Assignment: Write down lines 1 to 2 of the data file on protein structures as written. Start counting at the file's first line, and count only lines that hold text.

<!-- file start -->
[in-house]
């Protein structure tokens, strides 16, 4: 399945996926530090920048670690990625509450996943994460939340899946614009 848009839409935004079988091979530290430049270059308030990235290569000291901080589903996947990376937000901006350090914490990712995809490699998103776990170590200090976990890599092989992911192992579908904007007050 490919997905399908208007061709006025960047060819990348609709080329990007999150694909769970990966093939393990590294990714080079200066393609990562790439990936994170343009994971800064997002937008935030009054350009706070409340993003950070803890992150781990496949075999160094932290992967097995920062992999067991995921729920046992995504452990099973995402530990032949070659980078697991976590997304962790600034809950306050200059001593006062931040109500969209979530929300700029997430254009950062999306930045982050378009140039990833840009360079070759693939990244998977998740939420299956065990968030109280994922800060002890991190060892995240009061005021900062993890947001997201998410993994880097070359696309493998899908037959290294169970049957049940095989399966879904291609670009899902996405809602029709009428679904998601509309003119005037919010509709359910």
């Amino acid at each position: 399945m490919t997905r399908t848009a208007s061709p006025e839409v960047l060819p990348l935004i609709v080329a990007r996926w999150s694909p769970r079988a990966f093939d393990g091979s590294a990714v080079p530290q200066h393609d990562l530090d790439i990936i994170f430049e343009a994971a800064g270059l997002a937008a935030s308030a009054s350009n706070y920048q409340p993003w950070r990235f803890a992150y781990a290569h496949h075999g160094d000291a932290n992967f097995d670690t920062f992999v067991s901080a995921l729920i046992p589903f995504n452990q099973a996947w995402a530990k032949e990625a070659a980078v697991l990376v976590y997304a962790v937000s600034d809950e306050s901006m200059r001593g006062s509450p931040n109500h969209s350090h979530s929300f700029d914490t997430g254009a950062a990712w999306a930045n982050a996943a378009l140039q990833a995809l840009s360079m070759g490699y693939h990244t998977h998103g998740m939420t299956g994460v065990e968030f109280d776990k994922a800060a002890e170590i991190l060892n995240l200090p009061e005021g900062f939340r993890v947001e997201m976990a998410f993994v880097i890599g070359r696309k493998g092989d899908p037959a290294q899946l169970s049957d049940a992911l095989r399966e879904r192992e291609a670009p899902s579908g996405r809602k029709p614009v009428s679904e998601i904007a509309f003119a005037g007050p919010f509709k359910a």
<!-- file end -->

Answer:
[in-house]
């Protein structure tokens, strides 16, 4: 399945996926530090920048670690990625509450996943994460939340899946614009 848009839409935004079988091979530290430049270059308030990235290569000291901080589903996947990376937000901006350090914490990712995809490699998103776990170590200090976990890599092989992911192992579908904007007050 490919997905399908208007061709006025960047060819990348609709080329990007999150694909769970990966093939393990590294990714080079200066393609990562790439990936994170343009994971800064997002937008935030009054350009706070409340993003950070803890992150781990496949075999160094932290992967097995920062992999067991995921729920046992995504452990099973995402530990032949070659980078697991976590997304962790600034809950306050200059001593006062931040109500969209979530929300700029997430254009950062999306930045982050378009140039990833840009360079070759693939990244998977998740939420299956065990968030109280994922800060002890991190060892995240009061005021900062993890947001997201998410993994880097070359696309493998899908037959290294169970049957049940095989399966879904291609670009899902996405809602029709009428679904998601509309003119005037919010509709359910």